Where the reality of the love of the fight is more important than the value of stopping, resolution may be impossible.  However, and as debated heavily by mediators about its appropriateness, a mediator’s proposal may be warranted.  A mediator’s proposal is the offer, by the mediator to both parties, of a potential resolution that does not originate with either party.  Often such a proposal is coupled with a “double blind” – the mediator will not disclose the parties’ responses unless all parties agree to the proposal.

The reason for a mediator’s proposal (which could be – you agree to flip a coin as to who receives the blender), is that it removes some of the triggers to the love of the fight or desire to win at the other’s expense.  Does a mediator lose his or her neutrality by becoming part of the solution?  Maybe.  Is it effective?  Maybe.  Is it worth a try?  Probably, but as a last resort to impasse.


Marital Fight Patterns & Mediation

Of interest, a recent study found that how couples disagree can have an impact on the likelihood of divorce and whether mediation is likely to be productive.

Sexual Harassment: What to do!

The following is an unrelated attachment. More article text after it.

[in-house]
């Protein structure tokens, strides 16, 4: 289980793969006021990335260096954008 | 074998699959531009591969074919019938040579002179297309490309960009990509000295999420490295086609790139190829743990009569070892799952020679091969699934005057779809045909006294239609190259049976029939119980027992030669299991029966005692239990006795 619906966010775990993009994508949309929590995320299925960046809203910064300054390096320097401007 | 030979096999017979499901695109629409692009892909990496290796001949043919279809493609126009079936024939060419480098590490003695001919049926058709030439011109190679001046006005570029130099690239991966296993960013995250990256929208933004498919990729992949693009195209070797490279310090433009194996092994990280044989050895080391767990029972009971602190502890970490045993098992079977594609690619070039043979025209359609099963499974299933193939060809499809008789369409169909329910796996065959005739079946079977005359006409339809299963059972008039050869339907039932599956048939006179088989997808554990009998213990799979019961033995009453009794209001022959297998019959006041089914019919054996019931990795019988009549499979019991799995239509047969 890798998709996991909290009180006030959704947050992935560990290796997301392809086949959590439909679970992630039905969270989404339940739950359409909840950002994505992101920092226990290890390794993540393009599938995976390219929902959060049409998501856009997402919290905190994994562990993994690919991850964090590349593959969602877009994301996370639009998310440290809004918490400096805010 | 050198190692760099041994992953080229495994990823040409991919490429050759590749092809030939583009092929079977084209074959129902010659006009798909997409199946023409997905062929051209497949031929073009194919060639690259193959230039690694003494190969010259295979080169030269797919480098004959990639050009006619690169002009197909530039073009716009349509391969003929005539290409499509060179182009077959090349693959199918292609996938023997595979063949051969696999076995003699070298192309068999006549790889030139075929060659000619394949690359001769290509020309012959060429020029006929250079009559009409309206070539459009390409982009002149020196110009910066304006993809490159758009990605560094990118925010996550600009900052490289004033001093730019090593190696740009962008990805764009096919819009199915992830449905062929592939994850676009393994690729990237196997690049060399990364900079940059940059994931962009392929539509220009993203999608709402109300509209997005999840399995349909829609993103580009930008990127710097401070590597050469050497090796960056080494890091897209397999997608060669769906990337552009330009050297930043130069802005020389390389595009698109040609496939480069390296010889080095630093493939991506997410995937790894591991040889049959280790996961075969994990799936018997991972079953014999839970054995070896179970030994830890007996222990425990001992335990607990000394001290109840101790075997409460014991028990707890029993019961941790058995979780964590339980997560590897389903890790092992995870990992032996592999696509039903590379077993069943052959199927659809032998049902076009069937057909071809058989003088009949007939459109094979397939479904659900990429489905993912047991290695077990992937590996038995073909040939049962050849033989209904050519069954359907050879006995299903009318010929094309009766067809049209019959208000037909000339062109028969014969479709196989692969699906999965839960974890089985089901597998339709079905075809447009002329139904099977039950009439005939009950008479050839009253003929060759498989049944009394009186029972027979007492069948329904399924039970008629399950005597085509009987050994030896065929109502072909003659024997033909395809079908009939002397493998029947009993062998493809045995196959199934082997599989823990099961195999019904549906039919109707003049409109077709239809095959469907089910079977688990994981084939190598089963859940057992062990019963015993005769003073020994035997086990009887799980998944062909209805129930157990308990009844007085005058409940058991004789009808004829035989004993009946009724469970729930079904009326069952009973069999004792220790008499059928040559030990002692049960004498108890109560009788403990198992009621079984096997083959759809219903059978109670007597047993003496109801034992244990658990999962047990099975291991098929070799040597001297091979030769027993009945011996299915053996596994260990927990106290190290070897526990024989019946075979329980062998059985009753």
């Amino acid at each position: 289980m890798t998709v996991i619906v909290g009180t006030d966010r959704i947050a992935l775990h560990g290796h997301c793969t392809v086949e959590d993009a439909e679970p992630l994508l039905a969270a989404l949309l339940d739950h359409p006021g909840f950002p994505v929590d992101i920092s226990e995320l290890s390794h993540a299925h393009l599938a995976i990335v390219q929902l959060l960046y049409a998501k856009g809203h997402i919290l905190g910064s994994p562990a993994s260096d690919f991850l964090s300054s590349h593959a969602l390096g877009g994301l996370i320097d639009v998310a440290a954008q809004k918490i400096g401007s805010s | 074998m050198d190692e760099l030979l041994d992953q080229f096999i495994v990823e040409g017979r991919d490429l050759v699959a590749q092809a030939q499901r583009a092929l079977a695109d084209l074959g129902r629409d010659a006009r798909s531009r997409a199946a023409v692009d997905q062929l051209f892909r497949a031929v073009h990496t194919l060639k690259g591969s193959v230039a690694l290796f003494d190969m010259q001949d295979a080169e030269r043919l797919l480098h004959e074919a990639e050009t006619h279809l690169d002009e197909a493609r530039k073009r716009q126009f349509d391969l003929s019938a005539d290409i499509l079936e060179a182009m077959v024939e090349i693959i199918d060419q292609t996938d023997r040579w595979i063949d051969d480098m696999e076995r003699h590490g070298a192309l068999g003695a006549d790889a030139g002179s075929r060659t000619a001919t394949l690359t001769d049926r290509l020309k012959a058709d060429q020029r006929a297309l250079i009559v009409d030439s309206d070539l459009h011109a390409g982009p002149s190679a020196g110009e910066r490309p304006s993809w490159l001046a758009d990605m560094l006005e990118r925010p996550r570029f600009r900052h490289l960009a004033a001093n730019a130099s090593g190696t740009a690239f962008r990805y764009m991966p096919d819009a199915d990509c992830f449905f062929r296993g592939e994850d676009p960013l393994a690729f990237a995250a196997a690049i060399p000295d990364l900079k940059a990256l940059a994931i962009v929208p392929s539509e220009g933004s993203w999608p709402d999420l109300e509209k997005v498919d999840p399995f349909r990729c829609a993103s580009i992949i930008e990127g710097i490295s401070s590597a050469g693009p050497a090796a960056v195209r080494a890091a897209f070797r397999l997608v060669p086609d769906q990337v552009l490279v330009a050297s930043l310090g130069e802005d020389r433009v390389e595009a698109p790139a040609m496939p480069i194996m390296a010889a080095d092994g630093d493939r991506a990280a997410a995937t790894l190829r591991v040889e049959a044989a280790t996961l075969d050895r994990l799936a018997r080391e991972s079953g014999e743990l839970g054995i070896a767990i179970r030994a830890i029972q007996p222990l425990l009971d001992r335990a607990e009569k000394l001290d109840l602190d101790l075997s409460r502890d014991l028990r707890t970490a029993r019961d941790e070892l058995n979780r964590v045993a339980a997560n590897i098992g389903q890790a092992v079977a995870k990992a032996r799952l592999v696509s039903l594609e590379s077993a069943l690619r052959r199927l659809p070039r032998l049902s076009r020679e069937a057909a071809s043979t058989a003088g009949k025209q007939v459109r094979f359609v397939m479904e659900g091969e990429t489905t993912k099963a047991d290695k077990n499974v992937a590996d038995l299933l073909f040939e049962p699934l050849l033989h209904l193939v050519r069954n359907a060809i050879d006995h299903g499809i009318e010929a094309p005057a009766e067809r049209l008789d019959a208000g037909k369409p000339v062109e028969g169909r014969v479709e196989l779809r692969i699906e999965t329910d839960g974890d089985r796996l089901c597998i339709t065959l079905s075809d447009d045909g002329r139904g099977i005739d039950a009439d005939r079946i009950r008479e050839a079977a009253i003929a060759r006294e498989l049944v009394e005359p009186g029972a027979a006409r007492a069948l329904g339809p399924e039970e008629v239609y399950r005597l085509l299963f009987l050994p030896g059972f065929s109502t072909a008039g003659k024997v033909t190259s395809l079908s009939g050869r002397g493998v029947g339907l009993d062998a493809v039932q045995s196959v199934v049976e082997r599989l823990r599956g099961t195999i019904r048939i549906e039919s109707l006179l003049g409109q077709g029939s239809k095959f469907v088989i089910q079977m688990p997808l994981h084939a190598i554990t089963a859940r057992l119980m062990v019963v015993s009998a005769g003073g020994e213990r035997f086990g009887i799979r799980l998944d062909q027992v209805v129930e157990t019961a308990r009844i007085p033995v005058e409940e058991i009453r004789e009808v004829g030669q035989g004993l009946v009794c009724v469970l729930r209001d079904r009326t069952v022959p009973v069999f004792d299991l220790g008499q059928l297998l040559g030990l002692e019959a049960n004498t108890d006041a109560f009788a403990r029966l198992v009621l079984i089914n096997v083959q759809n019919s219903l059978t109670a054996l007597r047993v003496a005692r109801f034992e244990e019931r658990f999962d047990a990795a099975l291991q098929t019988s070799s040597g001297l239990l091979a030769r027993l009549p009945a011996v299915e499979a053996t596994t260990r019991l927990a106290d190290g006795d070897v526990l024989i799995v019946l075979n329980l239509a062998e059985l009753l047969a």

Sexual harassment claims in the workplace often grip the headlines because of the sensational (and sordid) details of who, what, when, where and how.  Interestingly, if employers treated complaints, rumors, and rumblings of sexual harassment with the vigor of a journalist’s basic questions, some “good things” could happen to stave off real problems, identify (and solve) problem areas, and promote morale.

In addition to these benefits of following up on workplace concerns (and outright complaints), employers also may reduce their legal liability risks when they ask these “journalistic” questions of who, what, when, where, why and how.  A California law firm recently published a tidy “Do and Don’t” list when dealing with harassment concerns in the workplace – it’s great advice!

Employers do need to take workplace concerns seriously and document those efforts when they choose to address the issues internally.  However, employers also need to evaluate when they need to bring in a third party investigator – like those at One Mediation – to review the situation and provide an impartial analysis.  Many investigations of this nature cost under $5,000.00 and may be covered by an employer’s EPLI policy.

All in all, employers need to know what to do (and why) when dealing with harassment and discrimination claims in the workplace.

Required Reading: Mandatory Mediation (for Separating Couples)

It’s a global phenomenon…courts across the planet are sending many feuding couples into mediation to take care of their own problems, rather than allow them to make problems for the courts.   Interestingly, exasperation is not the key ingredient for requiring parting parents to mediate – the benefits to children and families to forge agreements have lasting effects.  Click here for more!